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He quoted references in the Sydney Bulletin to a statement that Miss Rout was asking that contributions for schemes in connection with her work should be sent to the New Zealand High Commissioner in London. Reference to this, he said, had been barred in the New Zealand papers under the censorship regulations. He read a card, which, he said, had been handed to soldiers by Miss Rout. The card gave the address of a certain establishment in Paris, and on the back of the card a printed medical certificate.
Mr Holland said he wanted to show the Prime Minister the nature of the work that Miss Rout was doing, as he wished to ascertain whether it was done with the knowledge and consent of the New Zealand Government. He would like to know whether the Prime Minister had received any correspondence from the military authorities on the subject.
Mr Massey said he had not seen the particulars in the Sydney Bulletin; neither had he seen the card from which the member for Grey had quoted. It was the first time he had heard of it. Miss Rout had not the approval of the Government for what she had been doing.
Mr Holland: Or any knowledge of it?
Mr Massey said one could not help hearing something of what was going on, but nothing further than that.
Glut of medical students possible
Whether the number of students coming forward for the medical profession in New Zealand is greater than will be required for the service of the community is a matter to which the parents of youths, and the youths themselves, should give serious consideration. As a matter of fact, there appears to be a feeling amongst fully qualified medical men that the profession in New Zealand is likely to be overdone. Moreover, there seems to be some reason for this opinion. At the present time, there are 301 medical students attending Otago University, and 37 of them will sit their final examination early next year. It should be remembered, also, that medical students are coming forward in greater numbers than was the case five years ago.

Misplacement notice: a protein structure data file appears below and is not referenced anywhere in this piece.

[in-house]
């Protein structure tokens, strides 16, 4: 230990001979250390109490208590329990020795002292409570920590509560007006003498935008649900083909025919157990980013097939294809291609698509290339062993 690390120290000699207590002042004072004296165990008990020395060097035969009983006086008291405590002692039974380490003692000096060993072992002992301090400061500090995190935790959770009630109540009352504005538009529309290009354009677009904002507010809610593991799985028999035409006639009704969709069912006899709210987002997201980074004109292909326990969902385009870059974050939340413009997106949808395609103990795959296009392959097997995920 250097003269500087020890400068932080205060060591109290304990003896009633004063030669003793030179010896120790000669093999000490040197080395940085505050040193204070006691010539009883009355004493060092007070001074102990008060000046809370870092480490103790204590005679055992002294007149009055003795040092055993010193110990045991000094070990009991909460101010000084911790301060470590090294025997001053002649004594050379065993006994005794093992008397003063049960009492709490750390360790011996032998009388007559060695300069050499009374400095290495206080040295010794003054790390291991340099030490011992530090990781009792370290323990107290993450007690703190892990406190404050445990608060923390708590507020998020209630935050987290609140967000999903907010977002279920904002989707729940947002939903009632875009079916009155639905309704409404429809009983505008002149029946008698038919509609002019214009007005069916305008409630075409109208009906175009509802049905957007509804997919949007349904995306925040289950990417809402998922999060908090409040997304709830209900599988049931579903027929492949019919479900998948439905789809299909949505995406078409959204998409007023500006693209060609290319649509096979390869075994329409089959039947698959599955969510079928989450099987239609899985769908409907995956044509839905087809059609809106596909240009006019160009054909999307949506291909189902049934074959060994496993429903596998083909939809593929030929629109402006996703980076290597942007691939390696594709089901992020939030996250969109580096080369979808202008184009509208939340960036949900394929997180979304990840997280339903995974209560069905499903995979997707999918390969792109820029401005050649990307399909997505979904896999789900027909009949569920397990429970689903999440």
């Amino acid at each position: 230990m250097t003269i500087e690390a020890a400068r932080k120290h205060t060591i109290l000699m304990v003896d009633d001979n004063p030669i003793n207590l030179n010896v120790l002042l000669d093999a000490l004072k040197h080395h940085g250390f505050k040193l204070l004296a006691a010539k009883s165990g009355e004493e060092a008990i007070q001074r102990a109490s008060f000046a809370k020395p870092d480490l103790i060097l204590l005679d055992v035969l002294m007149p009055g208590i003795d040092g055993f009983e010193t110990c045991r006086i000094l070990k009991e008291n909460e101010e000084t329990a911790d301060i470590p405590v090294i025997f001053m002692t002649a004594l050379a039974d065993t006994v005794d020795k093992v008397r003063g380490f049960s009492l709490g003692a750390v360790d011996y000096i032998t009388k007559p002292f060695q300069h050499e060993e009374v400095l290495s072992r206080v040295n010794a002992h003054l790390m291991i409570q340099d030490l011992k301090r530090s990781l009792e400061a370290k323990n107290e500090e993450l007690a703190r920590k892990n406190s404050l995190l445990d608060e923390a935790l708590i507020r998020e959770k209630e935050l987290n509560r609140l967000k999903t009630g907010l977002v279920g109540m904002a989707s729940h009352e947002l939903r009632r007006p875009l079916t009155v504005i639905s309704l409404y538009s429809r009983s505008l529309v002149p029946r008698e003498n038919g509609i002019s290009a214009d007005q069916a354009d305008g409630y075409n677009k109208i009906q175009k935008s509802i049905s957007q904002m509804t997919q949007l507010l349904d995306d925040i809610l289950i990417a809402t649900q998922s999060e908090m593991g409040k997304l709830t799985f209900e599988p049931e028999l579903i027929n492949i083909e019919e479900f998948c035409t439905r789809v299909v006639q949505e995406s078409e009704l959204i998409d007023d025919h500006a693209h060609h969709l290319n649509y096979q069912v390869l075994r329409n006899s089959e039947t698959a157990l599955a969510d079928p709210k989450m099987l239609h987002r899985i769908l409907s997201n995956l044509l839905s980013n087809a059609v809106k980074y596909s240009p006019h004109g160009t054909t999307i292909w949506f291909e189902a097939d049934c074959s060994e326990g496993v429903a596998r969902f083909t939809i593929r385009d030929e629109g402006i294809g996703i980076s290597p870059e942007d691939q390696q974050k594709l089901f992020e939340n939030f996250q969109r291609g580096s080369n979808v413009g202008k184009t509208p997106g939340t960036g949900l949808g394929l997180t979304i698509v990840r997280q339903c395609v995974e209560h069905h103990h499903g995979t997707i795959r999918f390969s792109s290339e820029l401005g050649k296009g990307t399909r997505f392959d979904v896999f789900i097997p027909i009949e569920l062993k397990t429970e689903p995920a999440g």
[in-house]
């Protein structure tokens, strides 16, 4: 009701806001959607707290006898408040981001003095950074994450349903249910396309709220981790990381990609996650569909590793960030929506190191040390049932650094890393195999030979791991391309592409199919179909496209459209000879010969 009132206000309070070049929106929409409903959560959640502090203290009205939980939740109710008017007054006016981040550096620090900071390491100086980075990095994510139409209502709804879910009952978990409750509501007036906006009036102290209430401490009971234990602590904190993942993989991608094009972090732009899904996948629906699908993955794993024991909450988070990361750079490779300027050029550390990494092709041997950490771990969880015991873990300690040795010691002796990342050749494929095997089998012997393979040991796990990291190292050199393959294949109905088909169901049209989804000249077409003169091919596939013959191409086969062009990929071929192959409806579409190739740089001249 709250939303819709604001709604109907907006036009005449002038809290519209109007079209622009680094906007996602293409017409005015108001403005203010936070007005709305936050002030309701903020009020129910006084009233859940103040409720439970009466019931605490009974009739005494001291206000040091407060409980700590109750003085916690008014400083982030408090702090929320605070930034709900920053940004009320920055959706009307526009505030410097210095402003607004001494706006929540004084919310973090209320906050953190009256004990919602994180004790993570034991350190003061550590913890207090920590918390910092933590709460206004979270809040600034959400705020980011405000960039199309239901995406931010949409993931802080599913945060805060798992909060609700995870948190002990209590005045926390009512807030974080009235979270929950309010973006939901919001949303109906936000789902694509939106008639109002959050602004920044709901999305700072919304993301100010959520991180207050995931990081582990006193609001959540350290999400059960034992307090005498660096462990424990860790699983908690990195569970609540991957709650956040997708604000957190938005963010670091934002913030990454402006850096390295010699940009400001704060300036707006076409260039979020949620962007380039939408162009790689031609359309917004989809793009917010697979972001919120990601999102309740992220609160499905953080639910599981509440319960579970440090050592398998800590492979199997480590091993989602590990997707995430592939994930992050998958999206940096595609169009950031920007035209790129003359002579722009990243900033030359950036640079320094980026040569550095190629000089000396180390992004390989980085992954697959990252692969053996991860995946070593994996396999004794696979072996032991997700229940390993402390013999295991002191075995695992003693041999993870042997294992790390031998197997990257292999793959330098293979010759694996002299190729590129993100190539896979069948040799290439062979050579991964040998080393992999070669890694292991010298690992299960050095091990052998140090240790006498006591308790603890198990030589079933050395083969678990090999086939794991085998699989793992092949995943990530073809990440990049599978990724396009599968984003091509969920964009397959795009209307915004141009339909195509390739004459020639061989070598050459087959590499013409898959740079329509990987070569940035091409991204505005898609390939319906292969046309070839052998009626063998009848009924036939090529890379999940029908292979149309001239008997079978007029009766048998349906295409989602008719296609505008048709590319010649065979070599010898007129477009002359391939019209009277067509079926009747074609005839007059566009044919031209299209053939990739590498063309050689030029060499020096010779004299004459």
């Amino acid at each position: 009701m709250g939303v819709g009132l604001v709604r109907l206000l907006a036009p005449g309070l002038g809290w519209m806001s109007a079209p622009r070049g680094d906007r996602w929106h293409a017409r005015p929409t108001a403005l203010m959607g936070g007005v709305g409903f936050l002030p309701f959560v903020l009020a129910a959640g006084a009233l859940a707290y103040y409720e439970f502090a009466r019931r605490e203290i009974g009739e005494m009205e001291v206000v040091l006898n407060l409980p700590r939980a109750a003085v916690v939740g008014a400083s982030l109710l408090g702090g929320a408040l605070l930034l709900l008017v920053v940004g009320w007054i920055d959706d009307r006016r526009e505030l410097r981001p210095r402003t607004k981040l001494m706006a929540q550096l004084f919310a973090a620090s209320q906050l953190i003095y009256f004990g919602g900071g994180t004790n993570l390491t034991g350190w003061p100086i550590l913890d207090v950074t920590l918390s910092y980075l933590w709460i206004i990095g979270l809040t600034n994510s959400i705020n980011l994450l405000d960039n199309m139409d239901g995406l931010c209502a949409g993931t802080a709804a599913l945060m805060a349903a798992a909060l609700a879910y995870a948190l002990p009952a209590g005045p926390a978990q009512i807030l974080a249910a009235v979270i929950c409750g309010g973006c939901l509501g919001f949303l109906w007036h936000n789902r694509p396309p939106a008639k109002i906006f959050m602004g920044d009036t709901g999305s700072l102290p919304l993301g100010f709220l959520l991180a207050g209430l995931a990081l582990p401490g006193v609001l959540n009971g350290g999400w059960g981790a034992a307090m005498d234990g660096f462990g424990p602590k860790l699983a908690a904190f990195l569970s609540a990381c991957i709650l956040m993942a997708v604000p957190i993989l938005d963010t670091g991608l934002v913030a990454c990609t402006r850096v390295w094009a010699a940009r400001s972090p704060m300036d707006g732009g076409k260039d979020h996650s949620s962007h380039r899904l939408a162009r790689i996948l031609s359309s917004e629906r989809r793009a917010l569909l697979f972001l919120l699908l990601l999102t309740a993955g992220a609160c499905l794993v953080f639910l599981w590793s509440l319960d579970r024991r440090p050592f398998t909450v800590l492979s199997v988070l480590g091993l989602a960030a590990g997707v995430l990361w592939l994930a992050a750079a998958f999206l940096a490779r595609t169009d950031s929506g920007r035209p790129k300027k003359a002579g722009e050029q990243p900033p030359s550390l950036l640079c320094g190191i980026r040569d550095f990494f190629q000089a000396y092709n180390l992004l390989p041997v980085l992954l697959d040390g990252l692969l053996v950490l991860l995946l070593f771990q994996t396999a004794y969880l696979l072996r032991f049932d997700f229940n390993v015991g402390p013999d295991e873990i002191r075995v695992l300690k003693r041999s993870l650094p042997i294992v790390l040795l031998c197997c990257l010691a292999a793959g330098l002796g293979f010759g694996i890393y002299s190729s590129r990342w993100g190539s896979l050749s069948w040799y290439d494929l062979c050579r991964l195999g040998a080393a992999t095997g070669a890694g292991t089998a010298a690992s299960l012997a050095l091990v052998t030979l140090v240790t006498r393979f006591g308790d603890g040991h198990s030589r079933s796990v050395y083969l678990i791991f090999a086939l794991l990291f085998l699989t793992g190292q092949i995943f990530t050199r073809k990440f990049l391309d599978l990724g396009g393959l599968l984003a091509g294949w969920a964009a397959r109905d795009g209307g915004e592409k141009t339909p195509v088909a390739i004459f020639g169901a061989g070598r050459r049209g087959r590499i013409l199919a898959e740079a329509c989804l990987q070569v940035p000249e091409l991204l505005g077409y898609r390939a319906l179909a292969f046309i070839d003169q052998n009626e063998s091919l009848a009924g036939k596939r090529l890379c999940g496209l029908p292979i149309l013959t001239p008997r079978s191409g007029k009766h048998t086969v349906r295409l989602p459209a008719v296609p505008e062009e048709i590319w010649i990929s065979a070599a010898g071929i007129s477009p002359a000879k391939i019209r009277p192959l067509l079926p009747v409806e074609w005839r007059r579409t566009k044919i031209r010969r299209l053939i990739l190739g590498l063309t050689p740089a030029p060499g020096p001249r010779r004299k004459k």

Street signs inconsistent
The spelling of the name "Canongate'' seems to have presented peculiar difficulties to those entrusted with the practice work of preparing our street name signs. At the junction of Russell Street and Canongate may be read the bold title "Cannongate Street'', but on a house opposite, the name plate reads "Canongate Street''. If the curious passerby descends the "break-neck'' to the top of Clark Street and again looks for the official name he will find that once more the title reads "Cannongate Street''. At the foot of Duncan Street a third variation is to be found, for there it is called plain "Canongate'', without the addition of "street''. This latter form is the one appearing in Stone's Directory and maps, but without delving into official plans and records it is surely sufficient to say that the street in Edinburgh from which this one derives is called "Canongate''. It seems, therefore, that of five official name plates, containing three variations of spelling, only one happens to be correct.
- ODT, 15.10.1919.